Grown Here at Home: GMOs in plants and their impact on your health

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ROANOKE, Va. (WDBJ7) GMOs are a topic that's been sparking debates for quite some. But what are they?

“It stands for genetically modified organism. So it's anything that has been modified in a lab by humans,” said Kathleen Reed of the Virginia Cooperative Extension in Roanoke.

Kathleen says one reason plants are being modified is to allow farmers to spray less pesticides.

“But there's also a lot of things GMOs can be used for. Whether it's increasing drought tolerance of plants, especially now that our climate's changing. That's something that we need to think about, that not all plants are adapted well to growing.

“You also see plants that are going to grow more per acre, so they're going to produce more plants, which as we're increasing our world population we need to think of solutions for how we're going to be able to feed the 9 billion people that are expected to be on our planet in 2050,” she explained.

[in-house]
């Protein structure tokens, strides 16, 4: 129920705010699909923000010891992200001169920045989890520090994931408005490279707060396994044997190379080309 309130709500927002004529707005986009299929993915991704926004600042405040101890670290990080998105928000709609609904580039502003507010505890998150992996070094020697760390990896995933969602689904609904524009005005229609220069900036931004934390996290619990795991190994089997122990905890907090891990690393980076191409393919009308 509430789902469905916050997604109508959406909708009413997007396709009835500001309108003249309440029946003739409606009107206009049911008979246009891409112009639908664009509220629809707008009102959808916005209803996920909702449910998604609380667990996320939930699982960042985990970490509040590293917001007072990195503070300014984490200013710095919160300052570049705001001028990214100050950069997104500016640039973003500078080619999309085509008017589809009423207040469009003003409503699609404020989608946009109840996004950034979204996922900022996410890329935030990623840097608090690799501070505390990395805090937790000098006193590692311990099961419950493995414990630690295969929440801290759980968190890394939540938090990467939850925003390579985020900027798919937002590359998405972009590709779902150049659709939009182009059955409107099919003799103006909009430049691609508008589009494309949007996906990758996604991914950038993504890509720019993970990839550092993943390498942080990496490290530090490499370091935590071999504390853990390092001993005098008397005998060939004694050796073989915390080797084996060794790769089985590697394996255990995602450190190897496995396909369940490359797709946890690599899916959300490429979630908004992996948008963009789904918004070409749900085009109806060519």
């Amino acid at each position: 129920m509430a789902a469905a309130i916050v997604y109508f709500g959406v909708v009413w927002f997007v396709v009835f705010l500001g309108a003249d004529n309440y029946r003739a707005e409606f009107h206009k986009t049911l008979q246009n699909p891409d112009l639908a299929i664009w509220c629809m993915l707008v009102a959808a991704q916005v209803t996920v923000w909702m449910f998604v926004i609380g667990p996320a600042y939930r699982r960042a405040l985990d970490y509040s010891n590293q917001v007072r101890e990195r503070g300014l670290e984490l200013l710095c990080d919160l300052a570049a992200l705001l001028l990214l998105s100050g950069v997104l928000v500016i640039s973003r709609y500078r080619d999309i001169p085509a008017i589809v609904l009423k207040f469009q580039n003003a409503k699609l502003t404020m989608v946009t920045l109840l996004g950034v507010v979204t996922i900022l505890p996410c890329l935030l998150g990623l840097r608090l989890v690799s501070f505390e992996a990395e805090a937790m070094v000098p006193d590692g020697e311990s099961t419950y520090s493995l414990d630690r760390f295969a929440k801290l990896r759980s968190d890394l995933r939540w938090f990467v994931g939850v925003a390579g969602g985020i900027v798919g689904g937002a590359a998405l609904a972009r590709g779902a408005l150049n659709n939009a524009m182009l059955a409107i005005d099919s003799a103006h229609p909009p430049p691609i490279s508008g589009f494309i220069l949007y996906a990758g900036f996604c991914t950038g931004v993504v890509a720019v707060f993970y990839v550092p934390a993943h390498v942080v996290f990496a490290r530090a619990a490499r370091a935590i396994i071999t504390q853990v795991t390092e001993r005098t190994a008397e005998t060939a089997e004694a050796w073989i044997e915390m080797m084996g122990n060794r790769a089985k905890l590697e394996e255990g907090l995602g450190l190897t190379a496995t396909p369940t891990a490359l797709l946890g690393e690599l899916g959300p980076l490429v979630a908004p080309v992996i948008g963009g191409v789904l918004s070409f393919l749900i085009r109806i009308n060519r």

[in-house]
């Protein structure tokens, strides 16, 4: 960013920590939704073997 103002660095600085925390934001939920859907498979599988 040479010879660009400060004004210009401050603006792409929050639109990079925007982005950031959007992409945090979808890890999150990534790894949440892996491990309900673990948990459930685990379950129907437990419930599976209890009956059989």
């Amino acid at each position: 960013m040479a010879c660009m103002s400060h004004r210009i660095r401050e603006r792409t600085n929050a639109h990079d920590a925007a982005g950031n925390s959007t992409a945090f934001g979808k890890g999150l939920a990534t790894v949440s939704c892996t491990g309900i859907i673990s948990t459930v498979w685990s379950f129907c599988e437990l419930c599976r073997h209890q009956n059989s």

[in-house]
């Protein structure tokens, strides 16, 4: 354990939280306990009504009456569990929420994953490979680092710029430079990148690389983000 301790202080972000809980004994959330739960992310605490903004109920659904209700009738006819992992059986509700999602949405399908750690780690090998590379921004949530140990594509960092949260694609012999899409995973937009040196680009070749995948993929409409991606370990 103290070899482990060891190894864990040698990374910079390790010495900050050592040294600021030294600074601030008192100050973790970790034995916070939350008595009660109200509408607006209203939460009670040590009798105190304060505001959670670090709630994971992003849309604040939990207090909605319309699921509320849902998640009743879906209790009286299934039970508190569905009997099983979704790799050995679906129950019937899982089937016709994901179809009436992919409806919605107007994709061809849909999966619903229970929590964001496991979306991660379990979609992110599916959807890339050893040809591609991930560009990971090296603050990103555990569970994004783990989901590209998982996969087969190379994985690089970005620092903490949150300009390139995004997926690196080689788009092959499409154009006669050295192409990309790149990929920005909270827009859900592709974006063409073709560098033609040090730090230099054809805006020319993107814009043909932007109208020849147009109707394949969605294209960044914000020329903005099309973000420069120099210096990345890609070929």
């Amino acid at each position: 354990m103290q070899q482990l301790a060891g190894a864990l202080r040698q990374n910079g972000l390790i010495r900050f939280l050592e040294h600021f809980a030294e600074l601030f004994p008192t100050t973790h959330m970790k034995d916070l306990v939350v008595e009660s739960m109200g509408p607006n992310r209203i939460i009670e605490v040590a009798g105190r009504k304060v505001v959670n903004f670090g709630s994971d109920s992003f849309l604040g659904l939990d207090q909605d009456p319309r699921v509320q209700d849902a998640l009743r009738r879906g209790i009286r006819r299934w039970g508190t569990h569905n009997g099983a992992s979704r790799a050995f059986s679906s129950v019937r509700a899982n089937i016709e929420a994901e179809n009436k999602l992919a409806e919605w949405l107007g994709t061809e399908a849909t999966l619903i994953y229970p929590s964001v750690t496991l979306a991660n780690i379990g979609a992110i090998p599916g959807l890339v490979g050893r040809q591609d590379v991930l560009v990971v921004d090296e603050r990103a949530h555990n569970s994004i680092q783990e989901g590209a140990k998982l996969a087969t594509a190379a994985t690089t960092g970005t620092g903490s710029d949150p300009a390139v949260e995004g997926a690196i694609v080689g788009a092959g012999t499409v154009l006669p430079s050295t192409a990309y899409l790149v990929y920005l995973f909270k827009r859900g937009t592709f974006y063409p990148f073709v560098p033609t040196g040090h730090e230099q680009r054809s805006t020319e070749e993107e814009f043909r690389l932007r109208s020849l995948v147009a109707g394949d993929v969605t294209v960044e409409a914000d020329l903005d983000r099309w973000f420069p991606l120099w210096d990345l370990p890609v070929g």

The main GMOs you'll see around these parts are corn and soybeans.

“Those are typically going to be in processed foods because those are products that are ground up and put into lots of products that are put into those kind of foods. So they're going to be the foods you're going to see in the middle aisles more or less where you're going to have your processed products,” Kathleen said.

Kathleen says most of the produce you consume is not a GMO.

“When you're shopping in your produce aisle, especially your broccoli and your lettuce and all of those kind of things that you're buying that are whole fruits and vegetables are not going to be genetically modified.
As far as the research behind the health or health consequences of GMOs an overwhelming majority of scientific evidence and research shows that GMOs have no adverse effect on health,” she explained.

If you still have concerns about GMOs here's what you can do.

“I really encourage people to maybe shop locally a little bit or try and buy your produce from a farmer that you can ask him about where they're getting their seeds from or their practices. And then you can also grow your own, so maybe think about having a little garden plot or growing a container of tomatoes in your backyard or on your porch,” Kathleen said.